DASHUHUA - FIREWORKS WITH MOLTEN IRON
In the ancient town of NuanQuan just west of Beijing the Dashuhua tree flower festival is held to mark the final day of the Chinese lunar new year festivities. The locals pride themselves on celebrating this differently to the traditional fireworks in a unique display including molten iron.
History into the performance goes back over 500 years ago when blacksmiths stores were all around the village in the farming town of NuanQuan. The town was poor and only the wealthy could afford put on a big firework display at the end of the lantern festival to mark not only the end of the celebration but also make sure that any of the demons that may be on the way to village were scared off by the fireworks, so no harm would come to the towns and locals that year.
The blacksmiths were inspired by the sparks that were created in their iron working so much that they decided to try something different to create the fireworks. They soon figured out that by splashing molten metal onto the walls of the city gates, this created bright flower shapes like the firework effect and from then the poor man’s firework was born. As the years went by the molten iron fireworks known as the Dashuhua performances in NuanQuan have grown and grown more popular and have overtaken the original fireworks display themselves, locals donate any scrap metal that they have gathered and saved over the year to the blacksmiths, so they can have the yearly performance in the town.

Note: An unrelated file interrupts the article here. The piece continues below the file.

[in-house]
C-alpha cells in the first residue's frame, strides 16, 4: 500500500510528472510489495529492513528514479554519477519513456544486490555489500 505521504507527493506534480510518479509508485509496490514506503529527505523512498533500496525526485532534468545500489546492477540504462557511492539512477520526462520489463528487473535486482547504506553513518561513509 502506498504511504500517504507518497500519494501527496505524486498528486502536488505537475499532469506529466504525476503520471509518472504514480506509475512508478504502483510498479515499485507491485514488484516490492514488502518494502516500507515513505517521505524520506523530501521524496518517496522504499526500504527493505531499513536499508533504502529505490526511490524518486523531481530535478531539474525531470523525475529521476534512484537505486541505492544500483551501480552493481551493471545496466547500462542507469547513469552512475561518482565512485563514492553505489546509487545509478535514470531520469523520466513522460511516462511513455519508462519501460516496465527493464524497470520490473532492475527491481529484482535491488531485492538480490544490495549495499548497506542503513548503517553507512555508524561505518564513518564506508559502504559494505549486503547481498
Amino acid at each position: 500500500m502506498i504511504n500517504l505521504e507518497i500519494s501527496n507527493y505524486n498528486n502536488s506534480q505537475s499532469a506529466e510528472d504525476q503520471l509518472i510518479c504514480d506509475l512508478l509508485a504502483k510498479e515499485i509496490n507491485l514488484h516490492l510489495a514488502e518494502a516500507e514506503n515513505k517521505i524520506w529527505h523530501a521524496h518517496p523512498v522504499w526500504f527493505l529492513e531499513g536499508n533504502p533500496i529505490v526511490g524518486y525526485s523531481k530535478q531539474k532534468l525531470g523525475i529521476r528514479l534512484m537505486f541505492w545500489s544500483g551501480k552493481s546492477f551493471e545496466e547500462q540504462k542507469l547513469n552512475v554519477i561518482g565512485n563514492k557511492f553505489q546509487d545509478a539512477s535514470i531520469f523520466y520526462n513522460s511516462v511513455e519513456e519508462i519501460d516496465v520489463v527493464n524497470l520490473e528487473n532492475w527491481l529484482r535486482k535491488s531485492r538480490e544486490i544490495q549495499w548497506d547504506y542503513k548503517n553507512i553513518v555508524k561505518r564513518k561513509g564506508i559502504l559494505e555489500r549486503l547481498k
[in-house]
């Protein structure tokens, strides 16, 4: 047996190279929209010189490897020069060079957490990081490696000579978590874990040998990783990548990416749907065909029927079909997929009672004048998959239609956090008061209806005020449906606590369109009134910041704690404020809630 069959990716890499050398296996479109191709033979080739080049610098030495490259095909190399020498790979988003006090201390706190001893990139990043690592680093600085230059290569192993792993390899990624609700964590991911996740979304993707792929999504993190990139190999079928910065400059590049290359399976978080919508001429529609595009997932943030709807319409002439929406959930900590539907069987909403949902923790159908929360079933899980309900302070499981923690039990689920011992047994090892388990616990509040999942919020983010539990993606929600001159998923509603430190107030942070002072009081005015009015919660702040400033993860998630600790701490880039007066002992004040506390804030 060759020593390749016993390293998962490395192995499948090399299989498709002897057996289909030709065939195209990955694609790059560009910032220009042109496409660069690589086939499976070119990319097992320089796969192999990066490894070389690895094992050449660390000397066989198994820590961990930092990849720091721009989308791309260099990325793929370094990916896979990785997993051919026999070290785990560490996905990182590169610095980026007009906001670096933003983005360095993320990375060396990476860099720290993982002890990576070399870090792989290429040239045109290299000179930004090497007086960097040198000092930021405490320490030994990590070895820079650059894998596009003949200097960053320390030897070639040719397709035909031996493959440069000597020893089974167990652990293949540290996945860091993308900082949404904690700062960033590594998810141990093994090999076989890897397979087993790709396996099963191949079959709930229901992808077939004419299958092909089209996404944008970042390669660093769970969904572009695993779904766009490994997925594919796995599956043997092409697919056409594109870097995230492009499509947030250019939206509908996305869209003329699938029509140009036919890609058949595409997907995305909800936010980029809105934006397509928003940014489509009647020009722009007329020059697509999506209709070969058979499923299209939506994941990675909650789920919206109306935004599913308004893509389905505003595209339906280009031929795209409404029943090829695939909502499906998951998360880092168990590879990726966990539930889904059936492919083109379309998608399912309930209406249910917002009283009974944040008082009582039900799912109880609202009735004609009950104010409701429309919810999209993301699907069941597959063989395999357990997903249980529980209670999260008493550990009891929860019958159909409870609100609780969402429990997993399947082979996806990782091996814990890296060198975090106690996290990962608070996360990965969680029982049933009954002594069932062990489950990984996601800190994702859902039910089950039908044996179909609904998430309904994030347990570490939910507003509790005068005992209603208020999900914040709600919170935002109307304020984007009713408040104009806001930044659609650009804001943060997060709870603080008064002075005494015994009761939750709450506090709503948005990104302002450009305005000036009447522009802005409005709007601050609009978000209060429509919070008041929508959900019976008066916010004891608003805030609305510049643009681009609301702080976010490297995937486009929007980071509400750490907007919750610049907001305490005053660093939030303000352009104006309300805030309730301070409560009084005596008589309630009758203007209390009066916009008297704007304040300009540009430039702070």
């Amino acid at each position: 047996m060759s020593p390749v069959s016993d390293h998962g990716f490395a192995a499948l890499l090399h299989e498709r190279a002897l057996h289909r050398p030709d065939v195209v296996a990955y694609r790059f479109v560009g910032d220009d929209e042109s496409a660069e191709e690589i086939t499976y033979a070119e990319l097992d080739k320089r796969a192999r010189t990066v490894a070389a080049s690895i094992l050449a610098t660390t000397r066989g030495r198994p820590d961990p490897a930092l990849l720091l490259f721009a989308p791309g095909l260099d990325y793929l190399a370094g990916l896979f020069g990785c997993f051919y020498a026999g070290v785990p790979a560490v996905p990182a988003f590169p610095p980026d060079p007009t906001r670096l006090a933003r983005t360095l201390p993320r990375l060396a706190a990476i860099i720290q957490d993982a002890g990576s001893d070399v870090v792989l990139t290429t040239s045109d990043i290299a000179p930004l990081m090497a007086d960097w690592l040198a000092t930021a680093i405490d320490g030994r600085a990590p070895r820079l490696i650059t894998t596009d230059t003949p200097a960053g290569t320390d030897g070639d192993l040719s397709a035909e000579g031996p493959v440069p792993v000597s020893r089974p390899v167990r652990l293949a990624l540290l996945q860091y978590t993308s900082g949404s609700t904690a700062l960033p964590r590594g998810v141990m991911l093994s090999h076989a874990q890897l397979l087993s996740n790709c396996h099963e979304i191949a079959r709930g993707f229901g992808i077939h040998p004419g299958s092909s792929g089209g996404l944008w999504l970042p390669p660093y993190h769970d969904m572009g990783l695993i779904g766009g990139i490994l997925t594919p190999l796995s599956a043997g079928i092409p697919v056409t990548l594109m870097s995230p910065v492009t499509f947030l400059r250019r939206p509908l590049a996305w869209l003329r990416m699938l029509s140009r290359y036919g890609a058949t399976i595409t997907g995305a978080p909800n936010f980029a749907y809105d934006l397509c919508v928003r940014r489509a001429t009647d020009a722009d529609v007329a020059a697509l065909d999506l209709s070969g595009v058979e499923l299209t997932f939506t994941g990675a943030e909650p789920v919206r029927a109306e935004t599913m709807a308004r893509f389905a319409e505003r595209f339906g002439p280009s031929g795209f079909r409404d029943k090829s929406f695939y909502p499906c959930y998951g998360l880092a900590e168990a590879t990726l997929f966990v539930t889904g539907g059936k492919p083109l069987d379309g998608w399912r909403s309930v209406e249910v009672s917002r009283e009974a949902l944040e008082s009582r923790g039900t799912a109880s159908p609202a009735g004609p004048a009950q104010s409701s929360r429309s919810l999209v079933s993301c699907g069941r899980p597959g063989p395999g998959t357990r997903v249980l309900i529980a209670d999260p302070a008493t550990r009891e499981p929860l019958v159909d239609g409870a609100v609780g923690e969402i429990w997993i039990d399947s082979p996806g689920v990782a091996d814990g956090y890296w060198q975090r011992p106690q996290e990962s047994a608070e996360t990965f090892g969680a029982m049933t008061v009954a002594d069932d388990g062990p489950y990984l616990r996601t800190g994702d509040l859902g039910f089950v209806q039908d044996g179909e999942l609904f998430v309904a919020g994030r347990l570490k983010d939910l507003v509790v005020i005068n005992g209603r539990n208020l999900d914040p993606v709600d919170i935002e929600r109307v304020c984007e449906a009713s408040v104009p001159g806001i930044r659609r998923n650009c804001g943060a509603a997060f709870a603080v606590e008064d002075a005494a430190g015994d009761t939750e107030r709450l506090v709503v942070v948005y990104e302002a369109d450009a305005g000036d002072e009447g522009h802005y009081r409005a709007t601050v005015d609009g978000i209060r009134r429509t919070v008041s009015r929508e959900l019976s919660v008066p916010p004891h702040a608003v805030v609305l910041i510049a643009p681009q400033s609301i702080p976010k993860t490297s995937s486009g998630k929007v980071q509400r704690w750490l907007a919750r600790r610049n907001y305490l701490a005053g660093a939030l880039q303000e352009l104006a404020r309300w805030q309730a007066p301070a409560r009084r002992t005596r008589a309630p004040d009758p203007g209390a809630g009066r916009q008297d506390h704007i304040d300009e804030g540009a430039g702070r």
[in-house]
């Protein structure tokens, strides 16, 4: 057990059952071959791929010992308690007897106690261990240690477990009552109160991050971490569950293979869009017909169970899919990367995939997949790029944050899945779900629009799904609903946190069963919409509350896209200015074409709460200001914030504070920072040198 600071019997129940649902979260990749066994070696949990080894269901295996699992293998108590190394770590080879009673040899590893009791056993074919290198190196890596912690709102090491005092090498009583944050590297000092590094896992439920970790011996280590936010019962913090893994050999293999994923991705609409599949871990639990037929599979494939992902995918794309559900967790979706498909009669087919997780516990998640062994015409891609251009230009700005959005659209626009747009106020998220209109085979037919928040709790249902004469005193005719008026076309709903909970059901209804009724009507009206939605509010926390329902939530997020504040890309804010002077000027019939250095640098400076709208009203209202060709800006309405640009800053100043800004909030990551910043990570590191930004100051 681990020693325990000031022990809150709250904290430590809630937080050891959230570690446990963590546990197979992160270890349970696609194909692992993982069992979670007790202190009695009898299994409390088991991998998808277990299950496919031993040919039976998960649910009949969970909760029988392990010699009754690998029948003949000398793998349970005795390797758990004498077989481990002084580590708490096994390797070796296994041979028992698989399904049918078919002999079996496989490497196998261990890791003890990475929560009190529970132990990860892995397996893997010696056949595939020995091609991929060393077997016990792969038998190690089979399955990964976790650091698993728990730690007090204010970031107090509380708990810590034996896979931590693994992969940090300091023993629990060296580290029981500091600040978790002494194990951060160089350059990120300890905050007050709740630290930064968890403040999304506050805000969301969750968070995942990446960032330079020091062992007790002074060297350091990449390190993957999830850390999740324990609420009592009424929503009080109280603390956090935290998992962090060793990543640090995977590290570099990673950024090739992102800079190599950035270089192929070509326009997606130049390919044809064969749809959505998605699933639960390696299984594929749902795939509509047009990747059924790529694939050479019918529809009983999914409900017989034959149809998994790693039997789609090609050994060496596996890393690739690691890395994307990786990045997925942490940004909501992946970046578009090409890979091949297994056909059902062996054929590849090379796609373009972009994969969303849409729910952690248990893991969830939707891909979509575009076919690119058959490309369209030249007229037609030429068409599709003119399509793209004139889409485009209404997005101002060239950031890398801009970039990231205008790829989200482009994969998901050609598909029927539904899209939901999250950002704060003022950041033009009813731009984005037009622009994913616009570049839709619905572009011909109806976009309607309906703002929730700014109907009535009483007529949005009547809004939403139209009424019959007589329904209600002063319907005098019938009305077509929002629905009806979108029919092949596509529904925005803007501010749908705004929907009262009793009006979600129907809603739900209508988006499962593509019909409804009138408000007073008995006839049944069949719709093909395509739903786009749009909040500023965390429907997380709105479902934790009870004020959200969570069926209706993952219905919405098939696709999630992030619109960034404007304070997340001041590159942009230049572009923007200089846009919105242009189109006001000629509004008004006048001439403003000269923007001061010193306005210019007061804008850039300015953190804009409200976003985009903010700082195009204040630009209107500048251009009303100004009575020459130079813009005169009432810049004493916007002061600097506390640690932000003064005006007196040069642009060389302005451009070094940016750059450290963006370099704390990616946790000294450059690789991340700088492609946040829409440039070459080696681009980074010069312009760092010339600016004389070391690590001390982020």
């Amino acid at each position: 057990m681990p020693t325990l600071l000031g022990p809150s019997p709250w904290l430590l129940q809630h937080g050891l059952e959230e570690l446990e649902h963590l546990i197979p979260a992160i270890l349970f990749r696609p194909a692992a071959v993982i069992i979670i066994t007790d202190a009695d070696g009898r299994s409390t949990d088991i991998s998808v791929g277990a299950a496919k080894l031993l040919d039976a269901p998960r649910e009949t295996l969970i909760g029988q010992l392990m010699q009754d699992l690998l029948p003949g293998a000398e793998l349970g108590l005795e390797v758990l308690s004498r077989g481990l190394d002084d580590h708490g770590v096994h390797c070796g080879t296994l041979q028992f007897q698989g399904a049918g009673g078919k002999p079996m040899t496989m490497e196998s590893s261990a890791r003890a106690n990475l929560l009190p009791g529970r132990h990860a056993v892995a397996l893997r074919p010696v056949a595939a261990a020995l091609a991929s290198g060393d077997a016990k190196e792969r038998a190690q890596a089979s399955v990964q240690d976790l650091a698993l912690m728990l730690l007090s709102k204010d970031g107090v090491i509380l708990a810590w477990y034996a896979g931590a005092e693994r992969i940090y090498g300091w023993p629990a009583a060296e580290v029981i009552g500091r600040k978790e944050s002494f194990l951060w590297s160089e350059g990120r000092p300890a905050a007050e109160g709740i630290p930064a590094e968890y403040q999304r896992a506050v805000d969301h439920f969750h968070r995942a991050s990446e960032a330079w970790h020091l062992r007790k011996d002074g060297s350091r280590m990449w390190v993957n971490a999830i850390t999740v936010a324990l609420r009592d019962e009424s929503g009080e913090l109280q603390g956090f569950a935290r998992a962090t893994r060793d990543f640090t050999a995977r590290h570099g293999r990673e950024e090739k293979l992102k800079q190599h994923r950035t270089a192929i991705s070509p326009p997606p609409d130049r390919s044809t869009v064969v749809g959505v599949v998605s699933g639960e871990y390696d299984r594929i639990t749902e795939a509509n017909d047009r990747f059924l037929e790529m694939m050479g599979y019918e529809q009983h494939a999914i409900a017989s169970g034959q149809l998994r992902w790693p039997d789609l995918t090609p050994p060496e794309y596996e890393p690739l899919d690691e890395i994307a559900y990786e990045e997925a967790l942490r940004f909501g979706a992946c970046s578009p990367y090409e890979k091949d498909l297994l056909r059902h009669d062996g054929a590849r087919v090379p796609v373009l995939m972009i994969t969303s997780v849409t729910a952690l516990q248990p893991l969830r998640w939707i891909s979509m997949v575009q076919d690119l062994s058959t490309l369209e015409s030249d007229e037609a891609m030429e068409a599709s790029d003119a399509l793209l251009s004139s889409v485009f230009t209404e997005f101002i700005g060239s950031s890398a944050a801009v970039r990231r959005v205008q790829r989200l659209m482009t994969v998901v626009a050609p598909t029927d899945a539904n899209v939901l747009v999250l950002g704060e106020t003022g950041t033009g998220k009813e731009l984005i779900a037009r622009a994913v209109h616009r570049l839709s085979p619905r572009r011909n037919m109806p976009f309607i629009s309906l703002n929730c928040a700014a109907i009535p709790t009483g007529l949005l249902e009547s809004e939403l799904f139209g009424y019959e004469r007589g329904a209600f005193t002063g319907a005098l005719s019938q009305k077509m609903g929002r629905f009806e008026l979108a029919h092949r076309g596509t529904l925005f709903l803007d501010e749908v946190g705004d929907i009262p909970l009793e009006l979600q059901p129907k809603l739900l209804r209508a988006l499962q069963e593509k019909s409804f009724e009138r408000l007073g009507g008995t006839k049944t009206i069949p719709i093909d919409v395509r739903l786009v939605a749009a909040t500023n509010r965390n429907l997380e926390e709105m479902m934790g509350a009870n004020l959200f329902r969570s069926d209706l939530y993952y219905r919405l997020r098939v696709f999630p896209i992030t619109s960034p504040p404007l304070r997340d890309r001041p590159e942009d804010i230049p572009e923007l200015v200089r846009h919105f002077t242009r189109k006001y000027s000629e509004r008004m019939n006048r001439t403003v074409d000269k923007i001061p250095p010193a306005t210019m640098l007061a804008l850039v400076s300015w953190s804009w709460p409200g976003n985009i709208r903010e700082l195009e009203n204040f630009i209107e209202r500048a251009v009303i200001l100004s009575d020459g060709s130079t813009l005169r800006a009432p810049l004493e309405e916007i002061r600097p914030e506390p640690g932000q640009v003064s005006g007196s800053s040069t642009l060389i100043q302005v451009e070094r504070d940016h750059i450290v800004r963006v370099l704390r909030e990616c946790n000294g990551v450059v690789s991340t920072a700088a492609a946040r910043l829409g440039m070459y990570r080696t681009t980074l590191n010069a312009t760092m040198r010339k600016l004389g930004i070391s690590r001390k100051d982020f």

With different metals, the performers can now produce different colours other than the red that was given off by the burning of the iron that was first used many years ago. Aluminium and copper now give off green and white coloured flowers capture the audience’s attention and give off a bolder and brighter display.
A small team of farmers take part in the performance with no more than sheepskin coats, goggles, fireproof shoes and straw hats take to the stage set at the city gates to give the locals and tourists a performance of a lifetime. The wooden ladles that are used for throwing the molten metals are soaked in water for 3 days before to prevent combusting on impact. the temperature of the molten can reach up to 1,600 degrees Celsius (2,912 degrees Fahrenheit).
One of the four artists to do this dangerous performance is a local man named Wang De he first witnessed a performance during the spring festival, he now farms by daytime and then performs at night. He has become a bit of a celebrity amongst the visitors as they ask for photographs and even had a documentary made about what he does. He found out not long after taking the role as a performer that it had been in three generations of his family been passed down from father to son. Putting his life on the line with every performance he bears the scars from the molten iron all over his body. This is not only this been a game for the brave, but you need professional skills and physical strength and courage. with the danger included, not many want to learn the skill but now the government has focused more on protecting the cultural heritage the Dashuhua will not die out.
See below some of the fantastic displays that have been captured over the years of this fantastic but dangerous performance.